I’ve seen some reviewers angry that this is pushing veganism on them? I don’t see it that way. I see it as a reminder to be picky about where your meat comes from and to not support companies that don’t treat the animals humanely. She wrote another book with similar criticisms: The Slave Players (pending mail delivery to read) that sent her into hiding as the KKK was so angry at the premise of white people being slaves and Megan Allen “forcing her literature on our youth” that they threatened her life. It’s fiction and yet I still feel the need to remind people to take it with a grain of salt. All fiction is a what-if scenario and Megan is really just out here pushing the bar as high as it can go.
I loved The Meat Hunter. I hope you all buy it and love it too. I hope Megan keeps writing and keeps taking on big what-ifs and keeps makes big waves. I cannot wait to see what she does next.
Huge thanks to Burn House Publishing for my copy to read and review-one of my favorite books of the year now!
The long (LONG) awaited sequel to the amazing P.S. I Love You from Cecelia Ahern is here! Yes, you heard that right: the sequel to the book that brought us the movie that brought us Holly and Gerry’s story that brought us Gerard Butler. 20 pages in and I was crying and scolding myself, “THIS is why you don’t read romance.” But it was worth it.
I loved the beginning and the end, the middle was a little slow for me. I was also was a little annoyed with Holly and Gabriel’s attitudes toward each other’s current hobbies. Gabriel upset about Holly getting involved in a club to help people cope with death. Holly upset that Gabriel asked his daughter to move in over her even though she wasn’t sure she wanted to move in anyway. Those two, man. Breaking my heart left and right.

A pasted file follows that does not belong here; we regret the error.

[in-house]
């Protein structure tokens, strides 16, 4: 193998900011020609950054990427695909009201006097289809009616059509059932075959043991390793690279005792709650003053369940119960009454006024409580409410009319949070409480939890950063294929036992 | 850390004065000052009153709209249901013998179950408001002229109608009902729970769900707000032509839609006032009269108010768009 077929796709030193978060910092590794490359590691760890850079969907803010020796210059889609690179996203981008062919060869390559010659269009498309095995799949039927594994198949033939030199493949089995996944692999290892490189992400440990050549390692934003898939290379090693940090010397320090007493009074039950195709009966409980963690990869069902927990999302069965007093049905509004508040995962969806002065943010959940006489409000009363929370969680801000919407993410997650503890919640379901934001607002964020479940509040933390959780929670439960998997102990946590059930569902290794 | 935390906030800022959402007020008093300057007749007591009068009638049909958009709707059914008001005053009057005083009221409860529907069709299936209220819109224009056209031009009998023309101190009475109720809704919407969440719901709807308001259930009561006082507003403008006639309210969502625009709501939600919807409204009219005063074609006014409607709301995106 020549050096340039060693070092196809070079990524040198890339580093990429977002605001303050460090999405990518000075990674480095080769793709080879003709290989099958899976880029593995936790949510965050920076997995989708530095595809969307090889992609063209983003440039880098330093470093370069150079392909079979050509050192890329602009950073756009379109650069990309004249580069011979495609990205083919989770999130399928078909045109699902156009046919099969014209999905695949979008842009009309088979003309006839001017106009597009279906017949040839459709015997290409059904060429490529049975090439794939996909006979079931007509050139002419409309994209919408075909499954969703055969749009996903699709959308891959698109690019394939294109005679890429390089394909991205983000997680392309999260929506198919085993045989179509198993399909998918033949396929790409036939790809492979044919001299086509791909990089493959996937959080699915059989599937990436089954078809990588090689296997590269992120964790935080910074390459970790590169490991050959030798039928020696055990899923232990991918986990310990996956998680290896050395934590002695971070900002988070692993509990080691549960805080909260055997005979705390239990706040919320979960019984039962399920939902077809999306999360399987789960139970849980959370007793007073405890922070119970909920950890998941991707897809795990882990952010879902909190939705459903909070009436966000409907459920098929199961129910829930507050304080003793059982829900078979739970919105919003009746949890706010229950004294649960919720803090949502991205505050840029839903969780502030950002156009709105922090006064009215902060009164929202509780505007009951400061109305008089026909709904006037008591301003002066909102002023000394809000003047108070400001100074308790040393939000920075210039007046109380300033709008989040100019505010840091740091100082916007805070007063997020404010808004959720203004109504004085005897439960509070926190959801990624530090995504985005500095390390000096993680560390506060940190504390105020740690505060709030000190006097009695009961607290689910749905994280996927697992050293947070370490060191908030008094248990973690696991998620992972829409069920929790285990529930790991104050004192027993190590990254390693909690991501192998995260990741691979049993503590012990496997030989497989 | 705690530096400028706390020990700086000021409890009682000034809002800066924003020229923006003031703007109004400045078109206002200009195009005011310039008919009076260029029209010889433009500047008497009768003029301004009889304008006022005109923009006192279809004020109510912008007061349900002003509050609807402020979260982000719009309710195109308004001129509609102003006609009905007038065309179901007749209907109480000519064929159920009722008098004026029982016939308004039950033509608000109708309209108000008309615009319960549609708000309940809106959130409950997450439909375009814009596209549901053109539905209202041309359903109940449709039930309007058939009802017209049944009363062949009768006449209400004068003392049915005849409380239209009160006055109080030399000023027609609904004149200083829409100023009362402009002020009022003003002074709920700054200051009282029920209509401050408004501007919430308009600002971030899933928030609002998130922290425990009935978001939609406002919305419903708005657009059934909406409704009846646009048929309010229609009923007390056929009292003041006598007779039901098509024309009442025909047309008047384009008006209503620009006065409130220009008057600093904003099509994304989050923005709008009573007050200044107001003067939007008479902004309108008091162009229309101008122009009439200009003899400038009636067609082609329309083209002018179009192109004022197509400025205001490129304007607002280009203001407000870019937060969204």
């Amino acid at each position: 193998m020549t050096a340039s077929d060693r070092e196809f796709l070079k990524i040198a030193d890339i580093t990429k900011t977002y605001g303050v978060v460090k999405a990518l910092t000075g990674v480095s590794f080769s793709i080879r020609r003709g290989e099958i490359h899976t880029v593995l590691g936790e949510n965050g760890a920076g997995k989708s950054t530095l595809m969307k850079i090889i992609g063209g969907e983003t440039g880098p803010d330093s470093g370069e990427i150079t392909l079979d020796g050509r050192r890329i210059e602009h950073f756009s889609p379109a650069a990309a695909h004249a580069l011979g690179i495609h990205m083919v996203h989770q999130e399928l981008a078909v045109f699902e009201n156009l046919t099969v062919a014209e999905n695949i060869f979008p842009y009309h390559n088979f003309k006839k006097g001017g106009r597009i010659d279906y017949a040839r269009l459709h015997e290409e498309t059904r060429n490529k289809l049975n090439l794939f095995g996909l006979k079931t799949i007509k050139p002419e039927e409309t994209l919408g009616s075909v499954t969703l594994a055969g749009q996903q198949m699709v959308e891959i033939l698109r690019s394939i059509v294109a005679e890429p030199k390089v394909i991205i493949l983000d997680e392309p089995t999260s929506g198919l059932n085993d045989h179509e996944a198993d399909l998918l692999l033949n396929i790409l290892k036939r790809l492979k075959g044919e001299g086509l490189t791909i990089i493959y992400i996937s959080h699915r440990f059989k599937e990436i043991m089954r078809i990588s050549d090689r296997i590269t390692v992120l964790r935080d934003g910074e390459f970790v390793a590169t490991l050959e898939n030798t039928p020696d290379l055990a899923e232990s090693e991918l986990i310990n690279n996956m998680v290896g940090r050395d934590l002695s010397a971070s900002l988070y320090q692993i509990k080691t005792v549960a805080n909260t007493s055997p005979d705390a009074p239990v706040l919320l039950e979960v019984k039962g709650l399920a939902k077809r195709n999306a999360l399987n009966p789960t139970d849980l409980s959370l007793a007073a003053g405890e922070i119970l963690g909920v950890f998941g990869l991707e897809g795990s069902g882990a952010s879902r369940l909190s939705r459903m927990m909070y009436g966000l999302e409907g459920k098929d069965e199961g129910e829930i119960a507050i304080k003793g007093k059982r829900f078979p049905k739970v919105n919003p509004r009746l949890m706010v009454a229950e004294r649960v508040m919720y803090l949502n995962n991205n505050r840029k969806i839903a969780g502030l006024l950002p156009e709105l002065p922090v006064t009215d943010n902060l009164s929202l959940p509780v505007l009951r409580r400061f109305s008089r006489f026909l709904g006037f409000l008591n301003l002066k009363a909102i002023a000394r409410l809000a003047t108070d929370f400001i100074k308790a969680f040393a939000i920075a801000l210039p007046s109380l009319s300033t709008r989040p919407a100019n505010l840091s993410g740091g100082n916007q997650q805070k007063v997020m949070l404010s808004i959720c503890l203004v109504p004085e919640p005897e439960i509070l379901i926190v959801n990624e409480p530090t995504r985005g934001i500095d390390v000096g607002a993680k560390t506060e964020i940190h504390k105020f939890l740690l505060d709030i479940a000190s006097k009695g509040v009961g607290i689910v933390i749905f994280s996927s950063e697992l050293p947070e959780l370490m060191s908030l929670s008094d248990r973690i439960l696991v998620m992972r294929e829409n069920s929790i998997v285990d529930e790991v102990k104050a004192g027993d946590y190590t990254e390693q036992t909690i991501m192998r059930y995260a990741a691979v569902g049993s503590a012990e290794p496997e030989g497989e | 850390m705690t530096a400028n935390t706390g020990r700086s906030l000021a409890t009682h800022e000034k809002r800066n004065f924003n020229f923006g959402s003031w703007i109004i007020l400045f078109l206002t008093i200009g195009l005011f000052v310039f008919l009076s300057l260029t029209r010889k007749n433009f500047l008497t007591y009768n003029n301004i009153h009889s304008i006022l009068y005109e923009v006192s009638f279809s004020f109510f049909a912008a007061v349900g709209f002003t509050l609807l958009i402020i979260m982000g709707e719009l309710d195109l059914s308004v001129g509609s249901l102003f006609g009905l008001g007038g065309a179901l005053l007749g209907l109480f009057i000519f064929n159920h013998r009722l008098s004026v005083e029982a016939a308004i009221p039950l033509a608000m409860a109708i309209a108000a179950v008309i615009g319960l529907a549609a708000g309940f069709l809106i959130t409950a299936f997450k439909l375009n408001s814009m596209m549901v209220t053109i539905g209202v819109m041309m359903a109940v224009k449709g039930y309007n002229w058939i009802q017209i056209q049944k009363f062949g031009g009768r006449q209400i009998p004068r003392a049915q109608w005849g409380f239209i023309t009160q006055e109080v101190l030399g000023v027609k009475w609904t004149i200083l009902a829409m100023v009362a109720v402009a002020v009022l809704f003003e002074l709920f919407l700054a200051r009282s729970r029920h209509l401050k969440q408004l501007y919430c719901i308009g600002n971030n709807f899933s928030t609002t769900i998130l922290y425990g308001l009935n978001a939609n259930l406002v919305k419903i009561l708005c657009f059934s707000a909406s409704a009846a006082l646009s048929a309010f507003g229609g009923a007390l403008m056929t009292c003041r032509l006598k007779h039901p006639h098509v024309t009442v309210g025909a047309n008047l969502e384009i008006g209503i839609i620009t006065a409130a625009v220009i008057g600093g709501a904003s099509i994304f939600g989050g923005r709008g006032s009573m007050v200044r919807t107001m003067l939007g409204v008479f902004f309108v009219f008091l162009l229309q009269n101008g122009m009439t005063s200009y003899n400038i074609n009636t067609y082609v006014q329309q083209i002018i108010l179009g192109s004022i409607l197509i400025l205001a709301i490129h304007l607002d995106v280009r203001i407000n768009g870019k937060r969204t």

On top of this, Holly and her attitude. She helps her sister out with a podcast episode on dealing with loss of a loved one. Then suddenly there is interest in starting The P.S. I Love You Club for terminally ill patients to leave something of themselves behind for their loved ones. I loved this idea! I thought it was so sweet. Holly did not. She warmed to it and decided to dip her toe into involvement with the club but she had a such a bad attitude at multiple points that that in itself was a little heartbreaking.
I sound like I’m bashing Holly, but I’m not at all. Of course I realize that Holly had a good reason to be wary and upset – she thought she was past Gerry’s death but this club brought it all back to the surface. And then as we get deeper into the book and Holly gets more involved with The P.S. I Love You Club we see what she’s working through and the different feelings coming up due to confronting Gerry’s death again. We also see Holly bring into question Gerry’s motives for leaving her the letters in P.S. I Love You. At first it’s sad. Did he do it more for himself than Holly? Or both of them? Was it completely selfless? And how can Holly use this to ensure her club leaves the best things for their loved ones?
Holly grows a lot in this novel about love, growing up and moving forward, helping others, and loving yourself enough to know when to say no. As I said before, the middle was a little slow for me – due to the flip flopping in emotions for Holly. But ultimately, the book comes full circle from Gerry’s death and Holly moving forward and was a really heartwarming read. Yes, it cracked my heart at certain points, but it was a really good read about love and, sometimes more importantly, self-love.
Fans of P.S. I Love You will love this much anticipated sequel, finding more than a story about the loss of a loved one.
In The War Beneath, a former forensic psychologist is slowly spiraling downward. Having hit rock bottom after his daughter’s death and his sudden ability to hear the whispers of dead people, Paul is now living in a boat house in Oceanrest, Maine. Um, where? The broke and broken city on Maine’s coast where those with magical powers are drawn in larger numbers than anywhere else in the world.
Trying to ignore his past (and the voices) he befriends Deirdre who sells him psychological downers from her, let’s face it, magic apothecary. But on his latest visit, an intruder arrives and takes everything Deirdre has worked for. This puts both their lives in danger in more ways than just the obvious as targets of a robbery.